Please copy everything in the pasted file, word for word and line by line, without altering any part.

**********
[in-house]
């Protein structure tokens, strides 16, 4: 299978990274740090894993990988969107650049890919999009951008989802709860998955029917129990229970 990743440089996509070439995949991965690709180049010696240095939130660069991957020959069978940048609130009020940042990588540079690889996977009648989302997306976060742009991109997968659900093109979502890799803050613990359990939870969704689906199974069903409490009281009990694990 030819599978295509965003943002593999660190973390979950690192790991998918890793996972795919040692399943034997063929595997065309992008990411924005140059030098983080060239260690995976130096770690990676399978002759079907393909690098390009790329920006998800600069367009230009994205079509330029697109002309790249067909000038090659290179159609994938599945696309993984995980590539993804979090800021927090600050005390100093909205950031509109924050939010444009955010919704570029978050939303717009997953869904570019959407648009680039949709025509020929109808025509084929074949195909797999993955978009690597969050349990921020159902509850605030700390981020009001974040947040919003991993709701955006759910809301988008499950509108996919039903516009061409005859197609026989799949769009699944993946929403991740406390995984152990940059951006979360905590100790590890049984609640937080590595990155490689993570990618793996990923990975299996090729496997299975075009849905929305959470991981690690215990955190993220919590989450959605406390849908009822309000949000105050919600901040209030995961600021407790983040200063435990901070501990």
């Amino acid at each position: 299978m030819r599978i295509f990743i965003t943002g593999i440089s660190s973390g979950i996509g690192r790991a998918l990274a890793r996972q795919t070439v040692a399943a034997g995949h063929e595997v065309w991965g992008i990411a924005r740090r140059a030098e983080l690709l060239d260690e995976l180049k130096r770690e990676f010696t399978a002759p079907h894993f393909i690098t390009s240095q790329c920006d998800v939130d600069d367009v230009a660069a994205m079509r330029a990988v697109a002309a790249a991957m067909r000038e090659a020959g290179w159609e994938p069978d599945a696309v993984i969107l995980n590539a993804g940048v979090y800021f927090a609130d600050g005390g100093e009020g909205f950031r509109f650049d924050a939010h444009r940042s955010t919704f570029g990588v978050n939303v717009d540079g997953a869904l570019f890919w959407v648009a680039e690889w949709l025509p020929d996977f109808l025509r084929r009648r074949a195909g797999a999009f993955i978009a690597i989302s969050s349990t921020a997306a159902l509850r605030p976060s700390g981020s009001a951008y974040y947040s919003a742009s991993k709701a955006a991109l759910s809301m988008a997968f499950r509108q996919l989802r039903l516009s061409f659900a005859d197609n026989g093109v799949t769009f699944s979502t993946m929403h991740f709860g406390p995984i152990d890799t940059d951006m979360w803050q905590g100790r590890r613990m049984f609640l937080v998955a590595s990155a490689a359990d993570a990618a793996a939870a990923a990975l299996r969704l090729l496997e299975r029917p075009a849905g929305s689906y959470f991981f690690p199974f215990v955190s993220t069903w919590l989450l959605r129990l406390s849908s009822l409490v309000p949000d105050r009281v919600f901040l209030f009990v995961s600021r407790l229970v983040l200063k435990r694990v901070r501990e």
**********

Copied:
[in-house]
């Protein structure tokens, strides 16, 4: 299978990274740090894993990988969107650049890919999009951008989802709860998955029917129990229970 990743440089996509070439995949991965690709180049010696240095939130660069991957020959069978940048609130009020940042990588540079690889996977009648989302997306976060742009991109997968659900093109979502890799803050613990359990939870969704689906199974069903409490009281009990694990 030819599978295509965003943002593999660190973390979950690192790991998918890793996972795919040692399943034997063929595997065309992008990411924005140059030098983080060239260690995976130096770690990676399978002759079907393909690098390009790329920006998800600069367009230009994205079509330029697109002309790249067909000038090659290179159609994938599945696309993984995980590539993804979090800021927090600050005390100093909205950031509109924050939010444009955010919704570029978050939303717009997953869904570019959407648009680039949709025509020929109808025509084929074949195909797999993955978009690597969050349990921020159902509850605030700390981020009001974040947040919003991993709701955006759910809301988008499950509108996919039903516009061409005859197609026989799949769009699944993946929403991740406390995984152990940059951006979360905590100790590890049984609640937080590595990155490689993570990618793996990923990975299996090729496997299975075009849905929305959470991981690690215990955190993220919590989450959605406390849908009822309000949000105050919600901040209030995961600021407790983040200063435990901070501990």
């Amino acid at each position: 299978m030819r599978i295509f990743i965003t943002g593999i440089s660190s973390g979950i996509g690192r790991a998918l990274a890793r996972q795919t070439v040692a399943a034997g995949h063929e595997v065309w991965g992008i990411a924005r740090r140059a030098e983080l690709l060239d260690e995976l180049k130096r770690e990676f010696t399978a002759p079907h894993f393909i690098t390009s240095q790329c920006d998800v939130d600069d367009v230009a660069a994205m079509r330029a990988v697109a002309a790249a991957m067909r000038e090659a020959g290179w159609e994938p069978d599945a696309v993984i969107l995980n590539a993804g940048v979090y800021f927090a609130d600050g005390g100093e009020g909205f950031r509109f650049d924050a939010h444009r940042s955010t919704f570029g990588v978050n939303v717009d540079g997953a869904l570019f890919w959407v648009a680039e690889w949709l025509p020929d996977f109808l025509r084929r009648r074949a195909g797999a999009f993955i978009a690597i989302s969050s349990t921020a997306a159902l509850r605030p976060s700390g981020s009001a951008y974040y947040s919003a742009s991993k709701a955006a991109l759910s809301m988008a997968f499950r509108q996919l989802r039903l516009s061409f659900a005859d197609n026989g093109v799949t769009f699944s979502t993946m929403h991740f709860g406390p995984i152990d890799t940059d951006m979360w803050q905590g100790r590890r613990m049984f609640l937080v998955a590595s990155a490689a359990d993570a990618a793996a939870a990923a990975l299996r969704l090729l496997e299975r029917p075009a849905g929305s689906y959470f991981f690690p199974f215990v955190s993220t069903w919590l989450l959605r129990l406390s849908s009822l409490v309000p949000d105050r009281v919600f901040l209030f009990v995961s600021r407790l229970v983040l200063k435990r694990v901070r501990e």